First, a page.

Unfortunately, graduate students are ineligible for direct subsidized loans, as well as for Pell Grants.
Graduate unsubsidized loans have borrower caps, but federal grad PLUS Loans do not have a borrower maximum.
In addition, you may want to consider seeking out fellowships, scholarships, or an internship or assistantship role to help finance a graduate education.
Can I Get Financial Aid As An International Student?
Most foreign citizens are not eligible for federal student aid from the US Department of Education. International students should consult their schools of choice about financial aid options.
Is There A Limit To How Much Financial Aid I Can Receive?
In cases of federal, state, and institutional aid, individual schools determine the aid types and amount you are eligible to receive each academic year.
The limits vary depending on what year you are in school and whether you are a dependent or independent student.
Other types of financial aid may have additional limit guidelines, so make sure to read the fine print when applying and accepting aid.
Visit Studentaid.gov for more information on loan limits.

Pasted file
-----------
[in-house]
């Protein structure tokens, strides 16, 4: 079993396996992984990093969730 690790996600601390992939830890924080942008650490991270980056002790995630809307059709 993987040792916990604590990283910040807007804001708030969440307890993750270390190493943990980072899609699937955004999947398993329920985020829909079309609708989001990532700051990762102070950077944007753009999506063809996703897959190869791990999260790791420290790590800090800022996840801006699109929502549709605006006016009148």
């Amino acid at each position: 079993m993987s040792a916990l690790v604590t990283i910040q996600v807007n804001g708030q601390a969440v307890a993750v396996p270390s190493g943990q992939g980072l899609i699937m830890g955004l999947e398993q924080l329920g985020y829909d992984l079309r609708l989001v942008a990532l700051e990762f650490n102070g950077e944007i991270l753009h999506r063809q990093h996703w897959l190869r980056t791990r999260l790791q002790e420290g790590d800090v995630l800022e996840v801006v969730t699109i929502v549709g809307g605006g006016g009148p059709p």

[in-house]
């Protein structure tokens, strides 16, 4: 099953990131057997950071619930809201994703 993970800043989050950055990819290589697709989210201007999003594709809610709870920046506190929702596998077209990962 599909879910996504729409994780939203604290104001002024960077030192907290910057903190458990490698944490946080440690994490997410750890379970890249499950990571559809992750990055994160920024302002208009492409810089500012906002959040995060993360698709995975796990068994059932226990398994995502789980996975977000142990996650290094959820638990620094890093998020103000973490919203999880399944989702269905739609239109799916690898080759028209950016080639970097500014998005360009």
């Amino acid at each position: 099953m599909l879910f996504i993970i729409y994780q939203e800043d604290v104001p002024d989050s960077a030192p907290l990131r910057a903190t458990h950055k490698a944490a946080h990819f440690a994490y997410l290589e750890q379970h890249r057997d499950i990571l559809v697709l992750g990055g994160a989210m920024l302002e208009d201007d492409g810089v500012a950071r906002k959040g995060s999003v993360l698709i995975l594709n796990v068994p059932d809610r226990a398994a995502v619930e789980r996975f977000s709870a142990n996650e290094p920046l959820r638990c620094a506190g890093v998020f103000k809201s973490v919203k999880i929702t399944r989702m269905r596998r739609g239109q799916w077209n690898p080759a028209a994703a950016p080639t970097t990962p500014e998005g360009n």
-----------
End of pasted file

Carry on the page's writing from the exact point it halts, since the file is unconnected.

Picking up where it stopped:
What Is The Highest Income to Qualify For Financial Aid?
There is no income cutoff to qualify for federal student aid. However, your family’s income level determines the expected family contribution, which may be equal to or greater than the cost of a specific school. For more details, Student Loan Hero has provided a breakdown for 2022.
Financial Aid Next Steps
Everyone deserves the opportunity to pursue an education. Financial aid can help make that journey more accessible.
To ensure a smoother application process, make sure you have all the necessary documents and financial details together in one place. Keep track of your deadlines and don’t be afraid to ask for assistance!
Financial aid offices are there to help, and there are plenty of online resources to look to for guidance.